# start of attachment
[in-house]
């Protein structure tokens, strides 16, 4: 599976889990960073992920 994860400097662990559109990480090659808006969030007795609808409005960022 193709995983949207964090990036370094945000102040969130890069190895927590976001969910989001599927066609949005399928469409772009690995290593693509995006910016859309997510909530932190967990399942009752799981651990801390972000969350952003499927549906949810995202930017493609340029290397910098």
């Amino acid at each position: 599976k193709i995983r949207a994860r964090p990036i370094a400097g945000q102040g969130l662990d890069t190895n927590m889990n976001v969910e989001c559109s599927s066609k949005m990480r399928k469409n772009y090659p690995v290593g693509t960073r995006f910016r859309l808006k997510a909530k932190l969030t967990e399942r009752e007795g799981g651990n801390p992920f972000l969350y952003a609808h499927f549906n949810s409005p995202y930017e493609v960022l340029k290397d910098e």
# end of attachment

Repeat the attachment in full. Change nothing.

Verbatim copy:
[in-house]
């Protein structure tokens, strides 16, 4: 599976889990960073992920 994860400097662990559109990480090659808006969030007795609808409005960022 193709995983949207964090990036370094945000102040969130890069190895927590976001969910989001599927066609949005399928469409772009690995290593693509995006910016859309997510909530932190967990399942009752799981651990801390972000969350952003499927549906949810995202930017493609340029290397910098």
């Amino acid at each position: 599976k193709i995983r949207a994860r964090p990036i370094a400097g945000q102040g969130l662990d890069t190895n927590m889990n976001v969910e989001c559109s599927s066609k949005m990480r399928k469409n772009y090659p690995v290593g693509t960073r995006f910016r859309l808006k997510a909530k932190l969030t967990e399942r009752e007795g799981g651990n801390p992920f972000l969350y952003a609808h499927f549906n949810s409005p995202y930017e493609v960022l340029k290397d910098e």